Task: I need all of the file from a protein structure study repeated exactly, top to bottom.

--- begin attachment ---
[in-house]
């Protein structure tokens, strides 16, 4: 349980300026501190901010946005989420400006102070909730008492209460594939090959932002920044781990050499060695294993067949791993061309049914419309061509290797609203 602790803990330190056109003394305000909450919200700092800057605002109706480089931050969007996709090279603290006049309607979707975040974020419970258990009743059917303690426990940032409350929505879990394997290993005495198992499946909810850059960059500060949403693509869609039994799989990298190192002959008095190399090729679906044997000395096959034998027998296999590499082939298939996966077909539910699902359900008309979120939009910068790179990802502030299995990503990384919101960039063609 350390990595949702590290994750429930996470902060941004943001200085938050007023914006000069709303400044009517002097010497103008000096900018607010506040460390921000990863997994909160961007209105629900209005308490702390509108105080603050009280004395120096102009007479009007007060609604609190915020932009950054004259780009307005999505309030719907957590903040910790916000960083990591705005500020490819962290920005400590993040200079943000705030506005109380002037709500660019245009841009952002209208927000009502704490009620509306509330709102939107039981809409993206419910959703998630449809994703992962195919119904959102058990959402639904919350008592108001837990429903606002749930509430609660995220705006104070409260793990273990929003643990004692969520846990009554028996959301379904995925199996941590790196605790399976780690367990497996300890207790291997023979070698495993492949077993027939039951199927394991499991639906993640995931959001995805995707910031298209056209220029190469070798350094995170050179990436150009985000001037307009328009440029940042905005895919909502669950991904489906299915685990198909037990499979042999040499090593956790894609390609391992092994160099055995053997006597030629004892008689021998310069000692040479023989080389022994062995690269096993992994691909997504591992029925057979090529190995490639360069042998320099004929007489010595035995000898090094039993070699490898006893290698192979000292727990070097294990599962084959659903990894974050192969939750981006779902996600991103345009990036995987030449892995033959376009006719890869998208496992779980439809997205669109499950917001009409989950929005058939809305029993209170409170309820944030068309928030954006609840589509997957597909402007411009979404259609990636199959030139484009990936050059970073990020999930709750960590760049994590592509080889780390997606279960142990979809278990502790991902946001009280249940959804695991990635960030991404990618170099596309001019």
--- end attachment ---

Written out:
[in-house]
């Protein structure tokens, strides 16, 4: 349980300026501190901010946005989420400006102070909730008492209460594939090959932002920044781990050499060695294993067949791993061309049914419309061509290797609203 602790803990330190056109003394305000909450919200700092800057605002109706480089931050969007996709090279603290006049309607979707975040974020419970258990009743059917303690426990940032409350929505879990394997290993005495198992499946909810850059960059500060949403693509869609039994799989990298190192002959008095190399090729679906044997000395096959034998027998296999590499082939298939996966077909539910699902359900008309979120939009910068790179990802502030299995990503990384919101960039063609 350390990595949702590290994750429930996470902060941004943001200085938050007023914006000069709303400044009517002097010497103008000096900018607010506040460390921000990863997994909160961007209105629900209005308490702390509108105080603050009280004395120096102009007479009007007060609604609190915020932009950054004259780009307005999505309030719907957590903040910790916000960083990591705005500020490819962290920005400590993040200079943000705030506005109380002037709500660019245009841009952002209208927000009502704490009620509306509330709102939107039981809409993206419910959703998630449809994703992962195919119904959102058990959402639904919350008592108001837990429903606002749930509430609660995220705006104070409260793990273990929003643990004692969520846990009554028996959301379904995925199996941590790196605790399976780690367990497996300890207790291997023979070698495993492949077993027939039951199927394991499991639906993640995931959001995805995707910031298209056209220029190469070798350094995170050179990436150009985000001037307009328009440029940042905005895919909502669950991904489906299915685990198909037990499979042999040499090593956790894609390609391992092994160099055995053997006597030629004892008689021998310069000692040479023989080389022994062995690269096993992994691909997504591992029925057979090529190995490639360069042998320099004929007489010595035995000898090094039993070699490898006893290698192979000292727990070097294990599962084959659903990894974050192969939750981006779902996600991103345009990036995987030449892995033959376009006719890869998208496992779980439809997205669109499950917001009409989950929005058939809305029993209170409170309820944030068309928030954006609840589509997957597909402007411009979404259609990636199959030139484009990936050059970073990020999930709750960590760049994590592509080889780390997606279960142990979809278990502790991902946001009280249940959804695991990635960030991404990618170099596309001019």